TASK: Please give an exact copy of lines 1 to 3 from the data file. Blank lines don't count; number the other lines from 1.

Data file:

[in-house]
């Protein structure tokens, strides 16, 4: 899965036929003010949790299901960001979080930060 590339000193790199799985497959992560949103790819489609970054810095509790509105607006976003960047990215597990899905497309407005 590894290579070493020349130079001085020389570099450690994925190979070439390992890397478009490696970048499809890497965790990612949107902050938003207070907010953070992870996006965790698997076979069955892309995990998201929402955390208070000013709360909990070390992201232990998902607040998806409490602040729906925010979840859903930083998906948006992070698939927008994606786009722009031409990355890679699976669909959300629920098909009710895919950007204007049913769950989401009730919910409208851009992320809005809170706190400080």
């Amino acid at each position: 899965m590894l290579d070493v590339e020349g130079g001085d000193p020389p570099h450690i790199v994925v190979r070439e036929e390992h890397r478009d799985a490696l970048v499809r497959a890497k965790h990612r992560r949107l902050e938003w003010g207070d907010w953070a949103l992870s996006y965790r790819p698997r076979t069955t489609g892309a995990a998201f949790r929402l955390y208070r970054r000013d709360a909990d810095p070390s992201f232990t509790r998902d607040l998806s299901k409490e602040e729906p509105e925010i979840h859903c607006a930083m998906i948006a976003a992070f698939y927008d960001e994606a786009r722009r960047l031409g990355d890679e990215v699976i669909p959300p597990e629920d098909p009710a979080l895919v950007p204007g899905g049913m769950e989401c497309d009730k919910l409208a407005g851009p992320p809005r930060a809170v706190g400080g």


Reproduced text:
[in-house]
């Protein structure tokens, strides 16, 4: 899965036929003010949790299901960001979080930060 590339000193790199799985497959992560949103790819489609970054810095509790509105607006976003960047990215597990899905497309407005 590894290579070493020349130079001085020389570099450690994925190979070439390992890397478009490696970048499809890497965790990612949107902050938003207070907010953070992870996006965790698997076979069955892309995990998201929402955390208070000013709360909990070390992201232990998902607040998806409490602040729906925010979840859903930083998906948006992070698939927008994606786009722009031409990355890679699976669909959300629920098909009710895919950007204007049913769950989401009730919910409208851009992320809005809170706190400080």
């Amino acid at each position: 899965m590894l290579d070493v590339e020349g130079g001085d000193p020389p570099h450690i790199v994925v190979r070439e036929e390992h890397r478009d799985a490696l970048v499809r497959a890497k965790h990612r992560r949107l902050e938003w003010g207070d907010w953070a949103l992870s996006y965790r790819p698997r076979t069955t489609g892309a995990a998201f949790r929402l955390y208070r970054r000013d709360a909990d810095p070390s992201f232990t509790r998902d607040l998806s299901k409490e602040e729906p509105e925010i979840h859903c607006a930083m998906i948006a976003a992070f698939y927008d960001e994606a786009r722009r960047l031409g990355d890679e990215v699976i669909p959300p597990e629920d098909p009710a979080l895919v950007p204007g899905g049913m769950e989401c497309d009730k919910l409208a407005g851009p992320p809005r930060a809170v706190g400080g």